The upscaled software solutions are intended to more efficiently identify potential victims of human trafficking and connect them with lifesaving services, and to provide law enforcement with more leads on human trafficking in their jurisdictions.
“What our software ecosystem does is create ongoing, automated data on trafficking in a way that connects the dots in the community,” Price said.
The company’s software helps social service providers, law enforcement, healthcare workers, and others identify and respond to possible trafficking situations. PAVE, for instance, is a web application that facilitates a single screening, assessment and referral process that leads to potential trafficking victims being connected with services; Nebraska’s Department of Health and Human Services was the application’s first adopter. LEADS, meanwhile, is a database that facilitates investigation by alerting law enforcement to potential trafficking networks; the database is used by the Nebraska State Patrol’s Investigative Services Division.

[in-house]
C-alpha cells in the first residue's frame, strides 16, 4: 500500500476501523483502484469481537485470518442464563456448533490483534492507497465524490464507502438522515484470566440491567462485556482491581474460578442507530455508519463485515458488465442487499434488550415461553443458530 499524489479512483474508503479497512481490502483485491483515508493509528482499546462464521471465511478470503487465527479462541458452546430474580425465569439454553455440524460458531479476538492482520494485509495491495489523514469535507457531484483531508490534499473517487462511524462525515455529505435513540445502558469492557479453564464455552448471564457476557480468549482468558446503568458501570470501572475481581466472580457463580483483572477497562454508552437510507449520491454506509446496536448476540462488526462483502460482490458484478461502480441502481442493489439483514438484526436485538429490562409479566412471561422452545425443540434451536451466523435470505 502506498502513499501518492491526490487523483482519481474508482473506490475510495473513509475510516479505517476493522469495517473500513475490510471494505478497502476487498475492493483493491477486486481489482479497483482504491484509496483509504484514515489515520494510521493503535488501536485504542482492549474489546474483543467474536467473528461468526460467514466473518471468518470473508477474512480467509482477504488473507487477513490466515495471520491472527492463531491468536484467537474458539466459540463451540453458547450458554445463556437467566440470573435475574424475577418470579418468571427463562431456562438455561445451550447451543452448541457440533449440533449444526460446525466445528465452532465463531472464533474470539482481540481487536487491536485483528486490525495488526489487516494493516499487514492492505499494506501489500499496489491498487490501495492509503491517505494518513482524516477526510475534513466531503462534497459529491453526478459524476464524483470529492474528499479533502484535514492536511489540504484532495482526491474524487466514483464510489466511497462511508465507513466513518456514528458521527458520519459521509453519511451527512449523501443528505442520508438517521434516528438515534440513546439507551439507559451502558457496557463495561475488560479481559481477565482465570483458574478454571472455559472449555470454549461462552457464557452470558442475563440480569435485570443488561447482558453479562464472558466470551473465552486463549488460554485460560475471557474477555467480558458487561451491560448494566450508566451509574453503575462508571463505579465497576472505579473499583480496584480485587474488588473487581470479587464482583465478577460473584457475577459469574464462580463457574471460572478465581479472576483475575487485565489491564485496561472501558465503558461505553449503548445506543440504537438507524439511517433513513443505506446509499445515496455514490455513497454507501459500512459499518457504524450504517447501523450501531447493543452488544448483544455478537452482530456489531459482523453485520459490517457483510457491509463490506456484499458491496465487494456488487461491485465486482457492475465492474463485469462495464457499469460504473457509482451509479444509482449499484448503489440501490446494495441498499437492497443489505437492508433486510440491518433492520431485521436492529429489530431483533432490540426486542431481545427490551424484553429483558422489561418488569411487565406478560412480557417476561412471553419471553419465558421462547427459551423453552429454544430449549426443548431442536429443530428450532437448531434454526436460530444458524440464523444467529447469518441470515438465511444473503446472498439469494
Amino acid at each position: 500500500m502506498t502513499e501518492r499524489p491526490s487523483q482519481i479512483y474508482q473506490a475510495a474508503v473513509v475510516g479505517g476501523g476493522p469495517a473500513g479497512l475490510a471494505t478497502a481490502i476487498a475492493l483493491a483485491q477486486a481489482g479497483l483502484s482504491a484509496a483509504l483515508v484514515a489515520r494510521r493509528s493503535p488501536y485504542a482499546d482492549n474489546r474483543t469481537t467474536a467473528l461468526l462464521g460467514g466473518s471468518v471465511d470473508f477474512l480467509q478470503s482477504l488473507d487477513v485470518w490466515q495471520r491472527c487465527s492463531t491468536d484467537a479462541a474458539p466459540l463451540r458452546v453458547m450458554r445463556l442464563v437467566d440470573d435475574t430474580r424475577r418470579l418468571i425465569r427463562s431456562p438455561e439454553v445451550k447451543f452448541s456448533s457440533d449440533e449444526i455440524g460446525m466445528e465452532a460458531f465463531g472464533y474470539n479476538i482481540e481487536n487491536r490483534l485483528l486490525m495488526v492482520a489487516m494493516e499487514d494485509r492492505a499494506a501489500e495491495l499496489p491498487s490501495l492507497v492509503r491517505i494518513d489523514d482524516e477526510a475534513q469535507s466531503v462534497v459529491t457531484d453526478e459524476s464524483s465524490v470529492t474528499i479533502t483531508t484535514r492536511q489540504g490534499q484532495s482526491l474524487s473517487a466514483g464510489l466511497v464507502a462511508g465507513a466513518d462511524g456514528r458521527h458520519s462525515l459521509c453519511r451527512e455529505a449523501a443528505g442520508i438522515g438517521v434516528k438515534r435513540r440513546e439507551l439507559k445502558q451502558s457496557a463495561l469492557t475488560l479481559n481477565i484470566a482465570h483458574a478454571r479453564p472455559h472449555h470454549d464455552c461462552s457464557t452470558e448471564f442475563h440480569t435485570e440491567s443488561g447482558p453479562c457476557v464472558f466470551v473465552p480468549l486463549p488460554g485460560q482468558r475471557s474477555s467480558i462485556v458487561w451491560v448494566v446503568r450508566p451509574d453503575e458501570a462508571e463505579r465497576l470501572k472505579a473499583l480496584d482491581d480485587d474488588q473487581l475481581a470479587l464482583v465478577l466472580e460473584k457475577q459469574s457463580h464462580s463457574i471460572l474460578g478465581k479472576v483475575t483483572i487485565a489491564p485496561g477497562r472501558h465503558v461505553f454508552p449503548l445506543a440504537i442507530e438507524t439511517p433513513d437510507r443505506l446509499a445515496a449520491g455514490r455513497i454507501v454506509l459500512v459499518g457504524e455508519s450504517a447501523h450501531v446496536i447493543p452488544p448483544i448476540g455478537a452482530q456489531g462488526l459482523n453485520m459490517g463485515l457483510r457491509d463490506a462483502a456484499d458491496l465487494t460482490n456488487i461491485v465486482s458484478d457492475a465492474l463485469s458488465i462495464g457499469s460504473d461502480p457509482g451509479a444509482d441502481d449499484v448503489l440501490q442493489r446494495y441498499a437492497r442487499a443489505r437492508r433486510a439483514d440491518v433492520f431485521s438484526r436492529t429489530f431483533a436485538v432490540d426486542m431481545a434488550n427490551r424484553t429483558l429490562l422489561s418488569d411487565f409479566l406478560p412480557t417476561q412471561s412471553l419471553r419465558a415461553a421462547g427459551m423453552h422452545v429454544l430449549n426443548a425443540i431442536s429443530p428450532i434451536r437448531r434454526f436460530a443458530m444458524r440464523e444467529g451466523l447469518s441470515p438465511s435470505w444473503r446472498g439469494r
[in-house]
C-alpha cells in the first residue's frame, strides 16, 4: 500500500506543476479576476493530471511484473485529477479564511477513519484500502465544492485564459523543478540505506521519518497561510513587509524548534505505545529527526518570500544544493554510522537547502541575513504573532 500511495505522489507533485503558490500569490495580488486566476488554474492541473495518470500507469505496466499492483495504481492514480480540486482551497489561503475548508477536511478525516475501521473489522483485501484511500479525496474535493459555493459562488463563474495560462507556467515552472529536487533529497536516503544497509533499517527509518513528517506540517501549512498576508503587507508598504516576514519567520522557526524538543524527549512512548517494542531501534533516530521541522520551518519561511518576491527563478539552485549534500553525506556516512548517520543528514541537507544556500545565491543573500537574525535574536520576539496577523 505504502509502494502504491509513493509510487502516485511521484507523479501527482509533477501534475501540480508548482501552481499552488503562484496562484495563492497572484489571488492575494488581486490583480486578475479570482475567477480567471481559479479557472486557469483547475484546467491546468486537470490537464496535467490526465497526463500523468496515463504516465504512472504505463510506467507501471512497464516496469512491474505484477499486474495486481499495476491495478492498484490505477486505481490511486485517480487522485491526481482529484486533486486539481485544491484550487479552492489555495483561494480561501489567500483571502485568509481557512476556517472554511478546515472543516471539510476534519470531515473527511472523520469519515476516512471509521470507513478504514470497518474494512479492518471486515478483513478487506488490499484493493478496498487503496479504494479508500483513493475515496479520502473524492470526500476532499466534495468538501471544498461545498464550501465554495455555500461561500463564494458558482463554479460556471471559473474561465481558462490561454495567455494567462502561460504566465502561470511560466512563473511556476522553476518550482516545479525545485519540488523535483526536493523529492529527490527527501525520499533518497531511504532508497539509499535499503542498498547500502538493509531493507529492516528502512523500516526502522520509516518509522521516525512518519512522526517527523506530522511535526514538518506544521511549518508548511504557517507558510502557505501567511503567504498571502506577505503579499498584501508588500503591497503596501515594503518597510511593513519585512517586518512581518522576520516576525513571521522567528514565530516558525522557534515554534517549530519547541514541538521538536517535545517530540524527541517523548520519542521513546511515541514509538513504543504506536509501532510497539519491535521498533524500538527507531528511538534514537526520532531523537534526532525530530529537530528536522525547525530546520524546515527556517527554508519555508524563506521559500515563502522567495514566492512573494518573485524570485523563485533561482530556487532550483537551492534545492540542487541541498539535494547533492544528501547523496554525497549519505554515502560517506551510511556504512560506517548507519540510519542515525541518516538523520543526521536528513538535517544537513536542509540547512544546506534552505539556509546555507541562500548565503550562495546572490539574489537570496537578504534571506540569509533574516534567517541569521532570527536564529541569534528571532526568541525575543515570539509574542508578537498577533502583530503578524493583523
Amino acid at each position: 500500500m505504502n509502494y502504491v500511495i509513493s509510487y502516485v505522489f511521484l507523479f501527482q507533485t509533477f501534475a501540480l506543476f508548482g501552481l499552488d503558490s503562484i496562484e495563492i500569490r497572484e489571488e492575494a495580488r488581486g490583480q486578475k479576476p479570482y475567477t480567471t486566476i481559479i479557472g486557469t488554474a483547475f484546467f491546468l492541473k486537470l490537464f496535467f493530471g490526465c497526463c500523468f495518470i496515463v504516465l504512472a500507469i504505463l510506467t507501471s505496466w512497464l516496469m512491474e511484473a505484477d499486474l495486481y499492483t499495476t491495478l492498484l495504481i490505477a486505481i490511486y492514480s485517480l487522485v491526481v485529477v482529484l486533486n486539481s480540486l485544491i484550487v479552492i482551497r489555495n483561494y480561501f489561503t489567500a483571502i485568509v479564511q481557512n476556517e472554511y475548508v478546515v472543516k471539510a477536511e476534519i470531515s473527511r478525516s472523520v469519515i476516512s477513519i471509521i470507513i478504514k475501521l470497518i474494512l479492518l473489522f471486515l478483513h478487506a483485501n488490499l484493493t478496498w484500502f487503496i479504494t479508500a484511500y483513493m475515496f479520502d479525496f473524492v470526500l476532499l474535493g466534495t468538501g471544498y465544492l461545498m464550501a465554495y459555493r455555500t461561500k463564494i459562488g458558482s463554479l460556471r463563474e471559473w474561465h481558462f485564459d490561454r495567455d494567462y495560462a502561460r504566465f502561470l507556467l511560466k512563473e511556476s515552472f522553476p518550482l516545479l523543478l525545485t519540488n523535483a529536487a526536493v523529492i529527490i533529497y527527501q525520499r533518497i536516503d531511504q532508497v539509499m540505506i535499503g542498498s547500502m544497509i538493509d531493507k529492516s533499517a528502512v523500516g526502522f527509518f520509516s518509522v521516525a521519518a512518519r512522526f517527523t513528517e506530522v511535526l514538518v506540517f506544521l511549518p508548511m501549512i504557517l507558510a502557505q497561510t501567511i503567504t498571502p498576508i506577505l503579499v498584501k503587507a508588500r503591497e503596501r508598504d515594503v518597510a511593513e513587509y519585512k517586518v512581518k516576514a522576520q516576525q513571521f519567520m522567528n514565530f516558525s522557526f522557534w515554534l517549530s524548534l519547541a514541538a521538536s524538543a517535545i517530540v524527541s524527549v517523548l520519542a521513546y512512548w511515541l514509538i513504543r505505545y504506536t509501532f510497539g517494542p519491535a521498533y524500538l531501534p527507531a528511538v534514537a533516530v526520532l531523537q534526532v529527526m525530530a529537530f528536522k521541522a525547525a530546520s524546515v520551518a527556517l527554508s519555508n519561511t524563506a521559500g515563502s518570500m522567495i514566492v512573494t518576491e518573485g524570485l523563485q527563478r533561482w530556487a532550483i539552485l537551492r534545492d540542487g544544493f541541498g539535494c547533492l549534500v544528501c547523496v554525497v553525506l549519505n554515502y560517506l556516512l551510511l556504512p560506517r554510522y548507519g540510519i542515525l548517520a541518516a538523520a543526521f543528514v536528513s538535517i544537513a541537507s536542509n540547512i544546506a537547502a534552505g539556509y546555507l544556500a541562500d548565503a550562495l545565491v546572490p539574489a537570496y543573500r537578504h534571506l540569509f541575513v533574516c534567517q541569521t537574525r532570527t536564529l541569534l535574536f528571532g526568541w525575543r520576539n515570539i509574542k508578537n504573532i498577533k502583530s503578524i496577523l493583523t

“People may not notice that a situation in front of them is potentially trafficking, and to be honest, they’re not going to. No person is trained in absolutely every potential issue,” Price said.
“(Our software) gives them the tools they need to get those red flags in their mind and to know what to do next.”
The most groundbreaking technological component to this work, Price said, is not just the risk indicators or the trafficking algorithm, but the integration it fosters among a wide variety of organizations and individuals nationwide working on the problem from different angles.